Every Tuesday, I review the newest Blu-ray releases and let you know whether they’re worth buying, renting or skipping, along with a breakdown of the included extras. If you see something you like, click on the cover art to purchase the Blu-ray from Amazon, and be sure to share each week’s column on social media with your friends.
WHAT: When a powerful mutant named En Sabah Nur (Oscar Isaac) reawakens in 1983 after thousands of years in hibernation, he recruits Magneto (Michael Fassbender) and three other mutants to join his side as he attempts to destroy the world and remake it in his image. Standing in his way his Professor Charles Xavier (James McAvoy) and his X-Men, including Mystique (Jennifer Lawrence), Hank McCoy (Nicholas Hoult) and new students Jean Grey (Sophie Turner) and Cyclops (Tye Sheridan).
WHY: “The third one is always the worst.” That’s an actual line of dialogue from Bryan Singer’s “X-Men: Apocalypse,” and though it’s technically referring to “Return of the Jedi,” it could just as easily be applied to the latest installment in the long-running superhero franchise. Messy, overstuffed and generally dull, there’s so much wrong with “X-Men: Apocalypse,” beginning with its titular villain. Not only is the all-powerful mutant surprisingly unimposing, but the movie completely wastes Oscar Isaac by burying him under layers of makeup and giving him very little to do. The same goes for stars Michael Fassbender, James McAvoy and Jennifer Lawrence, none of whom look particularly interested this go-around, as well as the young X-Men, who are well-cast but get lost in the shuffle of the crowded ensemble. What initially seemed like the franchise’s biggest asset (its deep roster) has quickly become its Achilles’ heel. There just isn’t enough time to service all of these characters, and yet that doesn’t stop Singer from cramming as many as possible into the story. Although “X-Men: Apocalypse” has a few good moments (including yet another fun Quicksilver set piece), it’s so far behind what Marvel is doing with their movies that Fox would be better off handing over creative control (see: Sony and Spider-Man) and reaping the benefits.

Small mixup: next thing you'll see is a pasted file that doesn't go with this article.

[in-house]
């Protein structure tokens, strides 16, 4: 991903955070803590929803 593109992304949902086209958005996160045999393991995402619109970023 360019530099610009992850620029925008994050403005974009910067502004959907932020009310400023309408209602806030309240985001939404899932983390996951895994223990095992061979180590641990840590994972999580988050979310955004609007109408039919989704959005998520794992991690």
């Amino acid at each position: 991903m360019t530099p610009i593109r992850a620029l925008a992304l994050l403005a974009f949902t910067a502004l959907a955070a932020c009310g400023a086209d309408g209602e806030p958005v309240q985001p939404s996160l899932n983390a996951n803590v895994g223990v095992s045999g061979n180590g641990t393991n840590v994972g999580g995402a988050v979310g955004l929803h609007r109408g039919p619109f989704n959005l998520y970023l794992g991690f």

EXTRAS: In addition to an audio commentary by director Bryan Singer and writer/producer Simon Kinberg, there’s an hour-long making-of documentary, deleted scenes, a gag reel and more.
FINAL VERDICT: SKIP